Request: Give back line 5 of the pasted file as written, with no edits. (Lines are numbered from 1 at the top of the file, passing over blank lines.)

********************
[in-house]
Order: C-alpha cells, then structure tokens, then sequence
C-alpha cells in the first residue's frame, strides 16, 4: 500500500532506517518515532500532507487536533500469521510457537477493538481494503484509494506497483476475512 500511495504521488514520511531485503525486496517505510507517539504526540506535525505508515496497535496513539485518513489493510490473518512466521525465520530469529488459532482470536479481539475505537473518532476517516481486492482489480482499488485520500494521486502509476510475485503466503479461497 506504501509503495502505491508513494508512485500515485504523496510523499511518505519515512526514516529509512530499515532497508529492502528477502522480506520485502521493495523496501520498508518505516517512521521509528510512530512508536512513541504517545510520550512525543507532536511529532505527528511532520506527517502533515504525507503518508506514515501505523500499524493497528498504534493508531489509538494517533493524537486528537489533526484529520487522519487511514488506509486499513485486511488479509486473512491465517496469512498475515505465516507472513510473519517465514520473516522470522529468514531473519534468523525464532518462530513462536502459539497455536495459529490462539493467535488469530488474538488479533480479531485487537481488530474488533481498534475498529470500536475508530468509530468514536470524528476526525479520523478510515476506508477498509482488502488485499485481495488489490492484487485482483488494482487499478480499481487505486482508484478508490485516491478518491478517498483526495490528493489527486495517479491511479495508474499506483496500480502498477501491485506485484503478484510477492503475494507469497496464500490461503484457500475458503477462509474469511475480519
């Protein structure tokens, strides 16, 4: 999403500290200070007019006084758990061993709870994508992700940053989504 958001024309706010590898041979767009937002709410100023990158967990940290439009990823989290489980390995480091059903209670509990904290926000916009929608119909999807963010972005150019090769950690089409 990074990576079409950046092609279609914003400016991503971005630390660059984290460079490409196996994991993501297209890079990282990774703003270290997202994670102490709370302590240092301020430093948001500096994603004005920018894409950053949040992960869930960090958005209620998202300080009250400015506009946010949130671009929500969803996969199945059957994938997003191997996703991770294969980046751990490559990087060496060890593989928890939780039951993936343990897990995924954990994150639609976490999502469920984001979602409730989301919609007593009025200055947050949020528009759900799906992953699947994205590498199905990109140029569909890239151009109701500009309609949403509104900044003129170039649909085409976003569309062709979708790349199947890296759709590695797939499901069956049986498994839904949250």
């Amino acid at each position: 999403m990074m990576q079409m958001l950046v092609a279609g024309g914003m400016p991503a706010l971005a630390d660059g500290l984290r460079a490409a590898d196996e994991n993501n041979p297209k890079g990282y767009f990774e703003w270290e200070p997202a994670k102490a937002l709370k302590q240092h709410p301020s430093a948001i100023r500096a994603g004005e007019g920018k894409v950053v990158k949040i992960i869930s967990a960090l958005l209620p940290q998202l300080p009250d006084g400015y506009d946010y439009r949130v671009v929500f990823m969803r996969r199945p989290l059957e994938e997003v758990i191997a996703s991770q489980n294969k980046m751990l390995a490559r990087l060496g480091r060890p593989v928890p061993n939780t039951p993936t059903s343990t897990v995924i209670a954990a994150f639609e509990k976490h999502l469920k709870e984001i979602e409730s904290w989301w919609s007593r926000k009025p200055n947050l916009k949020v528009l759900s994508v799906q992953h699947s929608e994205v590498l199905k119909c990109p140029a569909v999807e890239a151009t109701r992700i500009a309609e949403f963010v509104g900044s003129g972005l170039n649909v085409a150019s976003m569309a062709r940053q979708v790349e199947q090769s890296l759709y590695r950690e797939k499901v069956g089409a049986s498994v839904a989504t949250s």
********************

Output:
């Amino acid at each position: 999403m990074m990576q079409m958001l950046v092609a279609g024309g914003m400016p991503a706010l971005a630390d660059g500290l984290r460079a490409a590898d196996e994991n993501n041979p297209k890079g990282y767009f990774e703003w270290e200070p997202a994670k102490a937002l709370k302590q240092h709410p301020s430093a948001i100023r500096a994603g004005e007019g920018k894409v950053v990158k949040i992960i869930s967990a960090l958005l209620p940290q998202l300080p009250d006084g400015y506009d946010y439009r949130v671009v929500f990823m969803r996969r199945p989290l059957e994938e997003v758990i191997a996703s991770q489980n294969k980046m751990l390995a490559r990087l060496g480091r060890p593989v928890p061993n939780t039951p993936t059903s343990t897990v995924i209670a954990a994150f639609e509990k976490h999502l469920k709870e984001i979602e409730s904290w989301w919609s007593r926000k009025p200055n947050l916009k949020v528009l759900s994508v799906q992953h699947s929608e994205v590498l199905k119909c990109p140029a569909v999807e890239a151009t109701r992700i500009a309609e949403f963010v509104g900044s003129g972005l170039n649909v085409a150019s976003m569309a062709r940053q979708v790349e199947q090769s890296l759709y590695r950690e797939k499901v069956g089409a049986s498994v839904a989504t949250s």